As for the breakdown of votes, a little over 16,000 were cast in-person on Election Day in Bartow County. A little under 19,000 ballots came in the form of advance voting, while absentee by mail votes were tallied up at a little over 8,000.

With well over 50,000 total ballots cast locally in November, the total turnout for the runoff elections in Bartow County was roughly 10% lower than in the 2020 presidential election.

“Honestly, I had no idea what to expect with this election,” Kirk said. “There were so many things going on at the same time, the pandemic, the holiday season, a race with national attention on it … we didn’t staff quite as heavily as November, but we tried to staff close to that, and it worked out well for us.”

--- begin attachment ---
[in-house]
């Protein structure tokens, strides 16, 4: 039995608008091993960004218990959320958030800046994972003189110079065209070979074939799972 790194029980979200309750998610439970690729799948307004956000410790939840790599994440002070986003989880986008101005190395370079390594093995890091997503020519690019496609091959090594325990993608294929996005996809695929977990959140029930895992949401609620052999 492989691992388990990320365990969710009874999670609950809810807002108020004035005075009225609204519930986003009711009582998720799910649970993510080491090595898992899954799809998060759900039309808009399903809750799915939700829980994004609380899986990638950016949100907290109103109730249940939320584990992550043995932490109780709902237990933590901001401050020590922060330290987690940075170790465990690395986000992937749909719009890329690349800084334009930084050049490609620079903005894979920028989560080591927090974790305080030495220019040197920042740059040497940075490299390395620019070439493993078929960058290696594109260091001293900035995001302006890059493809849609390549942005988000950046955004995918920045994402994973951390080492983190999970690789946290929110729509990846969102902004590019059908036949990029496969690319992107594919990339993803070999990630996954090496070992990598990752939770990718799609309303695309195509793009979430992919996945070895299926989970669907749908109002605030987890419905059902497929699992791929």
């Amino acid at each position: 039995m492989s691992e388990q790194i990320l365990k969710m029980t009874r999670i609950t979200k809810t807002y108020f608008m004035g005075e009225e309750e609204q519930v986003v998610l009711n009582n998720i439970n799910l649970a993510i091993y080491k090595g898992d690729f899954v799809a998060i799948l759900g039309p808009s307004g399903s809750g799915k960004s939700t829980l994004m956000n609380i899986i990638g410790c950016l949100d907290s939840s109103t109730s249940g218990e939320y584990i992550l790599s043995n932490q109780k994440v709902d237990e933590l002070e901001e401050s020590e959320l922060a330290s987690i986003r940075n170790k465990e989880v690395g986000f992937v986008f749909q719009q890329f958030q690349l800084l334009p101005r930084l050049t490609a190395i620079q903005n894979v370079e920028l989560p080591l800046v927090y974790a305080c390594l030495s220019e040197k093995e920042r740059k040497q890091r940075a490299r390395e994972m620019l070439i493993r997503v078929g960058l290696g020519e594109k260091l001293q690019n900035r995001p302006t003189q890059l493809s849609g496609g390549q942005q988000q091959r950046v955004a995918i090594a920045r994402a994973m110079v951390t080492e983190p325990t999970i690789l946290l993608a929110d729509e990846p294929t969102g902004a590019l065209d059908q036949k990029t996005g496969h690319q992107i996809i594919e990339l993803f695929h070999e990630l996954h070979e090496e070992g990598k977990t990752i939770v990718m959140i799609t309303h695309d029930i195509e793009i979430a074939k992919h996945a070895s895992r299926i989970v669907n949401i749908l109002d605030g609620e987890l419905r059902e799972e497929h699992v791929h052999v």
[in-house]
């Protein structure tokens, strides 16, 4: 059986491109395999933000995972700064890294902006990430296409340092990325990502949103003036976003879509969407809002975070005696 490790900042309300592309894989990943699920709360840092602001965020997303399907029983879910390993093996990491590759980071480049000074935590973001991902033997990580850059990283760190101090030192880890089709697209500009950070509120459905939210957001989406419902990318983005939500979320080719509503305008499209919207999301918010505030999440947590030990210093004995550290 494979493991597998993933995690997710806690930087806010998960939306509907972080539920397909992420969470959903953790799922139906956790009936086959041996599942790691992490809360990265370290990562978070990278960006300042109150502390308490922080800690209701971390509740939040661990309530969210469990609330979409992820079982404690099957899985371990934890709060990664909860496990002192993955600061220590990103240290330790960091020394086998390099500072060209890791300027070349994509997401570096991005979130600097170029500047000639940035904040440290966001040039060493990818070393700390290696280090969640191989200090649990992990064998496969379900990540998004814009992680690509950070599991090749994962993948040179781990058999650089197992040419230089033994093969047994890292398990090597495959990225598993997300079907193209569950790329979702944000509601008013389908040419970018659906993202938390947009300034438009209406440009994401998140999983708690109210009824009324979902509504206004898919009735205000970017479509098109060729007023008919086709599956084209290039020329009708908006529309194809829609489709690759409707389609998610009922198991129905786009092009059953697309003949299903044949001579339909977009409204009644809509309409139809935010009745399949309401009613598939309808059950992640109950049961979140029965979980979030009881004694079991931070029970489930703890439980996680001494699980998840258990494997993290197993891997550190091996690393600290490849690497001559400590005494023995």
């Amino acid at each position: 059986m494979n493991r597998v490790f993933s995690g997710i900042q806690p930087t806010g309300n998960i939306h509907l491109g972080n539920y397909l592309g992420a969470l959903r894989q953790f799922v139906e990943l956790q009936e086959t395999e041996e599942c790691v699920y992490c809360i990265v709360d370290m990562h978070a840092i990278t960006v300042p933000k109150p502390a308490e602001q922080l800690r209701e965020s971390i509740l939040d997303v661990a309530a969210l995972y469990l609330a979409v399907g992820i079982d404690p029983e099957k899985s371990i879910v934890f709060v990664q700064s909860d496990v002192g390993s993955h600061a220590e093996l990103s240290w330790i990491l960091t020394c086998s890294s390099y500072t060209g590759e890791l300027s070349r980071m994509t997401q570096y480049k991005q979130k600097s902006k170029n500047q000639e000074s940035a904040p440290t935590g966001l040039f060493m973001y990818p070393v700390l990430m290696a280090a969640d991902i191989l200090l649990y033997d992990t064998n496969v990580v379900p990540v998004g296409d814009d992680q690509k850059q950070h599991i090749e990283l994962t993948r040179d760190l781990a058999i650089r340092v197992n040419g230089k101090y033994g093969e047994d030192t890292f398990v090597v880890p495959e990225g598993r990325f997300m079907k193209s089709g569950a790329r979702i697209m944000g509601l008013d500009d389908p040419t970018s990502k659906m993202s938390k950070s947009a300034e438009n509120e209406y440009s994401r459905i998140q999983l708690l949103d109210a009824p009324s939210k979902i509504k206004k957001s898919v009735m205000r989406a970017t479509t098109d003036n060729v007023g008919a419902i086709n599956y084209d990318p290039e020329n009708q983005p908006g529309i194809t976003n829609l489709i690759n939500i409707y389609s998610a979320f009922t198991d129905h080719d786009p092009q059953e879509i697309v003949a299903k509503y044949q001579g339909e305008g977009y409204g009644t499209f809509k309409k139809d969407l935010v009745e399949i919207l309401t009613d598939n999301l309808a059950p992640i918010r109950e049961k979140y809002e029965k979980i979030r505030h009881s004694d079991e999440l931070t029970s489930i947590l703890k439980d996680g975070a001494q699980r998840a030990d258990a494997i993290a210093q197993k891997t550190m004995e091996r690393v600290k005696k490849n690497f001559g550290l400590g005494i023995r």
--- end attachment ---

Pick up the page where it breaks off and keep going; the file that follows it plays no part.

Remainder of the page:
Kirk said some polling places last week had smaller staffs than he preferred. Still, he said the process went fairly smoothly throughout the county on Tuesday.

“The only situations we had were really agitated voters coming in and taking their frustrations out on the poll workers, who, frankly, don’t deserve that,” he said. “Folks would come in and they wouldn’t follow certain rules — for example, taking pictures of their ballots or talking in a polling place. Their response rather than to comply and being nice to the people that were there, fulfilling the process, was just ‘What are you going to do about it?’”

Kirk said few hardware or software issues were reported last week — and most of those could be chalked up to user errors.

“We had a few machines that stopped charging at some point and had to be rebooted so they could charge,” he said. “There were a few paper jams in the scanners, but I think those were more environmental causes of the paper jams than a machine problem — for example, in the morning, when there’s dew in the air and there’s a lot of moisture in the air, the paper would swell up.”

Nor did Kirk indicate there were any major issues involving poll watchers and other observers. 

“I gave a letter out so that everybody knew what the rules were, my staff as well as the poll watchers,” he said.